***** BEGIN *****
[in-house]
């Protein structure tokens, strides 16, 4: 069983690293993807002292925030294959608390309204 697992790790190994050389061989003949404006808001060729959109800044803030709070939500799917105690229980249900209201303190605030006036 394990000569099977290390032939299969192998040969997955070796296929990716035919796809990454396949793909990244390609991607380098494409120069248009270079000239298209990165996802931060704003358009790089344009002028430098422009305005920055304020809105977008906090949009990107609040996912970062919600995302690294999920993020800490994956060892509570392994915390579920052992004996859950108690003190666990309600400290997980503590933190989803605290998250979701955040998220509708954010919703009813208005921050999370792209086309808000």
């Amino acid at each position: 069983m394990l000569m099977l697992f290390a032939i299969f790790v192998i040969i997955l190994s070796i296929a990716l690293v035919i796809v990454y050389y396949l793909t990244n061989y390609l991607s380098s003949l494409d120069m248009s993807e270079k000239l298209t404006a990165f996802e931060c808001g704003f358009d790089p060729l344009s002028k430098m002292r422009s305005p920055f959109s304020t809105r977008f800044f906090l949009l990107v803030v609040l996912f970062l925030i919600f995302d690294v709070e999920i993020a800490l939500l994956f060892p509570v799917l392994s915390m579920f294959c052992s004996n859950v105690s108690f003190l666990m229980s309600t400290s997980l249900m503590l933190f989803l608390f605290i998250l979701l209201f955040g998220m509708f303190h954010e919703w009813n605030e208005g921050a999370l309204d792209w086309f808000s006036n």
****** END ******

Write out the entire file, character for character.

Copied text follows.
[in-house]
């Protein structure tokens, strides 16, 4: 069983690293993807002292925030294959608390309204 697992790790190994050389061989003949404006808001060729959109800044803030709070939500799917105690229980249900209201303190605030006036 394990000569099977290390032939299969192998040969997955070796296929990716035919796809990454396949793909990244390609991607380098494409120069248009270079000239298209990165996802931060704003358009790089344009002028430098422009305005920055304020809105977008906090949009990107609040996912970062919600995302690294999920993020800490994956060892509570392994915390579920052992004996859950108690003190666990309600400290997980503590933190989803605290998250979701955040998220509708954010919703009813208005921050999370792209086309808000």
């Amino acid at each position: 069983m394990l000569m099977l697992f290390a032939i299969f790790v192998i040969i997955l190994s070796i296929a990716l690293v035919i796809v990454y050389y396949l793909t990244n061989y390609l991607s380098s003949l494409d120069m248009s993807e270079k000239l298209t404006a990165f996802e931060c808001g704003f358009d790089p060729l344009s002028k430098m002292r422009s305005p920055f959109s304020t809105r977008f800044f906090l949009l990107v803030v609040l996912f970062l925030i919600f995302d690294v709070e999920i993020a800490l939500l994956f060892p509570v799917l392994s915390m579920f294959c052992s004996n859950v105690s108690f003190l666990m229980s309600t400290s997980l249900m503590l933190f989803l608390f605290i998250l979701l209201f955040g998220m509708f303190h954010e919703w009813n605030e208005g921050a999370l309204d792209w086309f808000s006036n």